“Who’s up for a new Mission: Impossible movie? No one? Well, fuck you and your family, ‘cuz we’re gonna stuff it down your gullets anyway!”
That’s the message 1,203,583-year-old Sumner Redstone sent to moviegoers this morning when he gave the all-clear sign for Tom Cruise to return to Paramount to wring the last yellowy drops of profitability from the wadded-up Mission: Impossible franchise. I don’t quite see how aligning yourself with an on-the-ropes, nutzoid movie star is supposed to boost your rapidly plummeting stock price, but there is the distinct possibility that Redstone might know a little more about running a multimedia conglomerate than I do.
There’s also the worldwide box office of the last film: $398 million. Granted, that’s a touch off the $548 million pace set by Mission: Impossible 2 (a movie almost no one liked), and, ignominiously, the first installment (which racked up $456 million back in 1996, when movies cost a quarter and dogs were the primary mode of transportation), but Paramount evidently believes there’s a few nickels clanging around in this piggy bank. And they’re prepared to make nice with the most Thetan-free man in America just so they can pocket that spare change.
As ever, the challenge will be finding a hot young director equipped with the temperament to nod and smile at Cruise’s every whim. J.J. Abrams, with his perfunctory point-and-shoot aesthetic, was a perfect fit for the last film; if all they want is a quick cash-in this time out, McG has to be their guy (though here’s my humble vote for Dwight H. Little).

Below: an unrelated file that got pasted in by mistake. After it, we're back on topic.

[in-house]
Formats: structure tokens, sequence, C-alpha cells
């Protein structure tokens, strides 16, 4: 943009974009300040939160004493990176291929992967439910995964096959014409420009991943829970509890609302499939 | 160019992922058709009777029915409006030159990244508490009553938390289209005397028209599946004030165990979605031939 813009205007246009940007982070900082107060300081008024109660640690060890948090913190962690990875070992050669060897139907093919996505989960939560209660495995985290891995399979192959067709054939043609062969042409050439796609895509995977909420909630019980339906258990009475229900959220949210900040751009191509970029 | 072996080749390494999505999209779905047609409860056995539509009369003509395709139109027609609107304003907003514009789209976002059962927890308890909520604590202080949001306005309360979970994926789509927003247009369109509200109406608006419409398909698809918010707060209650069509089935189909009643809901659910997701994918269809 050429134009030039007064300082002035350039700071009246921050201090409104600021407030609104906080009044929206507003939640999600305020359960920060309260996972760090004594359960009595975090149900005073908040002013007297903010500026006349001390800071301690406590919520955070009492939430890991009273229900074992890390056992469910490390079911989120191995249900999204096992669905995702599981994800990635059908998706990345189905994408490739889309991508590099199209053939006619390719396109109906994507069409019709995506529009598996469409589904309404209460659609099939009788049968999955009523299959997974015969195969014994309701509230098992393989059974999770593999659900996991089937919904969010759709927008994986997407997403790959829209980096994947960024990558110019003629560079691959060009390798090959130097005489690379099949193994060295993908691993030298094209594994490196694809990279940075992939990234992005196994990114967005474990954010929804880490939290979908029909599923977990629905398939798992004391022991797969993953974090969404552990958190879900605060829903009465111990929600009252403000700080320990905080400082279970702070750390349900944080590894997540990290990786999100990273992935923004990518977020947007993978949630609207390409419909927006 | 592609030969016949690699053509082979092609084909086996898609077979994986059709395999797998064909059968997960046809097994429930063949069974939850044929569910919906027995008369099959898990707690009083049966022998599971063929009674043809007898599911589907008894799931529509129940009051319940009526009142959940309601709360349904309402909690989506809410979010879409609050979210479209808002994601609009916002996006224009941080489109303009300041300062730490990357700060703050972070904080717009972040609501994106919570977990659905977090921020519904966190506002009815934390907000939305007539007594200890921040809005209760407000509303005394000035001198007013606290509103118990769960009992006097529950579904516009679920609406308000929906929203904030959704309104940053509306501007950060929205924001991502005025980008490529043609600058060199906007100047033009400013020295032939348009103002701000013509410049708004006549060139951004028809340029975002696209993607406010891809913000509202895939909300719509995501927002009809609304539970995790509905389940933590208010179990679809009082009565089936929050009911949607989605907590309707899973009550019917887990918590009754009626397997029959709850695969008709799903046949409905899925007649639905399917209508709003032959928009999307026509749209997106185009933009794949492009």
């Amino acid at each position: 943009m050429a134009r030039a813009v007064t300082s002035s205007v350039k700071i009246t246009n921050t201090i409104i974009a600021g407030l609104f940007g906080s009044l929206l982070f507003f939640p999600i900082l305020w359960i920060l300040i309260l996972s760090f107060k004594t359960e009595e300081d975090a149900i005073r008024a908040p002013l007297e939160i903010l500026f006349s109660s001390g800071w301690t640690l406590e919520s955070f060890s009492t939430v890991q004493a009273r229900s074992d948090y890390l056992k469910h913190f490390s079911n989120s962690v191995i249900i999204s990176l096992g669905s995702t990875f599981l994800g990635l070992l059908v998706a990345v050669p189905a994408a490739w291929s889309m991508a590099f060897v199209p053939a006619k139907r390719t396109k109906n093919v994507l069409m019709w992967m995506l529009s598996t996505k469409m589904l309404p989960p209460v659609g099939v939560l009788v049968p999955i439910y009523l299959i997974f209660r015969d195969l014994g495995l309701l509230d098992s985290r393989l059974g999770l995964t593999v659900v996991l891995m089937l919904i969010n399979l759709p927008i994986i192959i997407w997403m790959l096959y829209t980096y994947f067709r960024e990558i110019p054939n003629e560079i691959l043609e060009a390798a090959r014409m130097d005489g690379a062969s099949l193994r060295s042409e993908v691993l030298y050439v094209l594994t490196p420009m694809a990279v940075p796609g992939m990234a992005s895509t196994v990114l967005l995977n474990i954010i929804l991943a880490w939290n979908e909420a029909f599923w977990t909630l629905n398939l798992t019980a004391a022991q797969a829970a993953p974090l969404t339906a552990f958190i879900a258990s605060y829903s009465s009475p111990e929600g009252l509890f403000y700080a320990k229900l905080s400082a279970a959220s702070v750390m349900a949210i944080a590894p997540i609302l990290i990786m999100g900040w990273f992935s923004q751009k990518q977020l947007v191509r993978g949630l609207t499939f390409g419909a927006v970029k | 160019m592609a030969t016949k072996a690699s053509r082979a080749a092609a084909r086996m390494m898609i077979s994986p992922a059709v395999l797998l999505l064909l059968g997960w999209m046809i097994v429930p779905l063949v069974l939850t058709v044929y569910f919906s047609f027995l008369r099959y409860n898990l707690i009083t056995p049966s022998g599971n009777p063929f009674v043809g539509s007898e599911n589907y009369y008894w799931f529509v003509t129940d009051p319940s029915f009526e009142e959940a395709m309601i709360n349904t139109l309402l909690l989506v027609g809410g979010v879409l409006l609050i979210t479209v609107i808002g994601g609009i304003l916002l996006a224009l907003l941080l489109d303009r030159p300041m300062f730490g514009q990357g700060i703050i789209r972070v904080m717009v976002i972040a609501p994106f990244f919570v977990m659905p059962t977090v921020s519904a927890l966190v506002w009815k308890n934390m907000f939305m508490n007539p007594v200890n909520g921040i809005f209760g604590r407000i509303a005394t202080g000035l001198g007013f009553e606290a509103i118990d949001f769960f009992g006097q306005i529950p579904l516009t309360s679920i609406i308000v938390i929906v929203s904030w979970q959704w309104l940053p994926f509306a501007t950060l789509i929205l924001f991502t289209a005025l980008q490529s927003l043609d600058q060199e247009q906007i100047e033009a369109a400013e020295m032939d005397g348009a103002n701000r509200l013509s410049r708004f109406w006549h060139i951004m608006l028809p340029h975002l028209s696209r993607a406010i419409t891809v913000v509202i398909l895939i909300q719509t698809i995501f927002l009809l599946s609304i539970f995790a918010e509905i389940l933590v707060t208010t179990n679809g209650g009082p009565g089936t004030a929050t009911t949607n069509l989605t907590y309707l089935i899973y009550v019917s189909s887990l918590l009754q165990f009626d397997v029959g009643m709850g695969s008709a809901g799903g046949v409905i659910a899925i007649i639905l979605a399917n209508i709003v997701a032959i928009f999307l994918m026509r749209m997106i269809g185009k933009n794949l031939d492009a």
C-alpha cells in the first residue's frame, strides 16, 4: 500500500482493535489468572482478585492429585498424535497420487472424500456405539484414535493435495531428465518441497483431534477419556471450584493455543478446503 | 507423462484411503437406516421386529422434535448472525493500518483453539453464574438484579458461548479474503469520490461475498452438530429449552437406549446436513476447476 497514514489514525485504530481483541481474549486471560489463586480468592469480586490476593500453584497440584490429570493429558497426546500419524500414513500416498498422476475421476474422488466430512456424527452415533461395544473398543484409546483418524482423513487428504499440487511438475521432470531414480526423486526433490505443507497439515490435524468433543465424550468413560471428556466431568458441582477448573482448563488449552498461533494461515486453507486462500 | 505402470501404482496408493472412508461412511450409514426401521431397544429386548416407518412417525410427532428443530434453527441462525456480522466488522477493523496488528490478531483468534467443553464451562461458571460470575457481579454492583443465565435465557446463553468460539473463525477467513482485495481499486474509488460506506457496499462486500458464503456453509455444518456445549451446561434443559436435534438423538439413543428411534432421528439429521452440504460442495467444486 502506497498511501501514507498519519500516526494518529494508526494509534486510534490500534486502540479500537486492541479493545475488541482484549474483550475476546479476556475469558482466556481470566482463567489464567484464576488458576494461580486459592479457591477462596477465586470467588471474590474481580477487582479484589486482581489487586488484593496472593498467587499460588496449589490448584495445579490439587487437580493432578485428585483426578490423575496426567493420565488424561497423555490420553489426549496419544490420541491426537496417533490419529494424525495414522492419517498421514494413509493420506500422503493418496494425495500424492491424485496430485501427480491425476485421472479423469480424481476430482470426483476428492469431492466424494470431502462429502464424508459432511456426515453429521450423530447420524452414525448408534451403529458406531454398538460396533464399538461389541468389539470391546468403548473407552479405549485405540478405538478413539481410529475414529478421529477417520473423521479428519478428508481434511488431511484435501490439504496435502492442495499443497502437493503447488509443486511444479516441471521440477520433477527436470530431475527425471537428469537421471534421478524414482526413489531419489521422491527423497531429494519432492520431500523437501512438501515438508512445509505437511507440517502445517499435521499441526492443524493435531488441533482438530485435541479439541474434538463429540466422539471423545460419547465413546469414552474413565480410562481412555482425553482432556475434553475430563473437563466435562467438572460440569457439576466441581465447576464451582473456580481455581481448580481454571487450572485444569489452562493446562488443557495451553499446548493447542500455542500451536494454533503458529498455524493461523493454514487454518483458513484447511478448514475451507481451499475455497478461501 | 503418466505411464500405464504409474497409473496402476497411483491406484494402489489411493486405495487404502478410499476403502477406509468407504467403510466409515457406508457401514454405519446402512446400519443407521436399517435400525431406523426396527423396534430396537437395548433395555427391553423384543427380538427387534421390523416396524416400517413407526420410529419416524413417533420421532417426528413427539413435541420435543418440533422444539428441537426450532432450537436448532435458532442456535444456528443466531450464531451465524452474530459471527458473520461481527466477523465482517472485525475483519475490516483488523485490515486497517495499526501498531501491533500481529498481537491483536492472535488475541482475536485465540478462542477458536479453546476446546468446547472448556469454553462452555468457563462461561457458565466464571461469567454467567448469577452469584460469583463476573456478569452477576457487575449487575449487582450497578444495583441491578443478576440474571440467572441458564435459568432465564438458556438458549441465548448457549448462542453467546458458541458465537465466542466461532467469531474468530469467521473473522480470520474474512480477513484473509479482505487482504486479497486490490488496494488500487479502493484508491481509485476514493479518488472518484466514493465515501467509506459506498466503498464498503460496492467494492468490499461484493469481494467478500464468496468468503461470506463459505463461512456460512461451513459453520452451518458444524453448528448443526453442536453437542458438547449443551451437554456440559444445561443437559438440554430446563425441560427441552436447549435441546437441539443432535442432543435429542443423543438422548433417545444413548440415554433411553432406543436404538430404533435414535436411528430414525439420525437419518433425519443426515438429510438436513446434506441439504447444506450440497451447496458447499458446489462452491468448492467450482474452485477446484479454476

It’s presumed that Cruise will need a hit after Valkyrie (which bounced around the ’08 release schedule before landing in the non-prestige zone of February ’09), but who knows? The kids could be all jacked up to spend their President’s Day weekend watching a bunch of British-sounding Germans get executed for failing to blow up Adolph Hitler. If they turn out in droves, I’m out to studios the following Monday with The 428 Botched Attempts on the Life of Pol Pot by the Poorly Organized and Insufficiently Funded Enemies of the Khmer Rouge.
The Matrix is a cultural milestone still talked about to this day but, it’s creators, the Wachowskis’ later work Jupiter Ascending is often overlooked. Spinning separate folklore into into a sci fi fantasy yarn that dares to ask you to view the world in a different way. Like Nicolas Cage’s National Treasure this film takes … Continue reading — By Sushi-X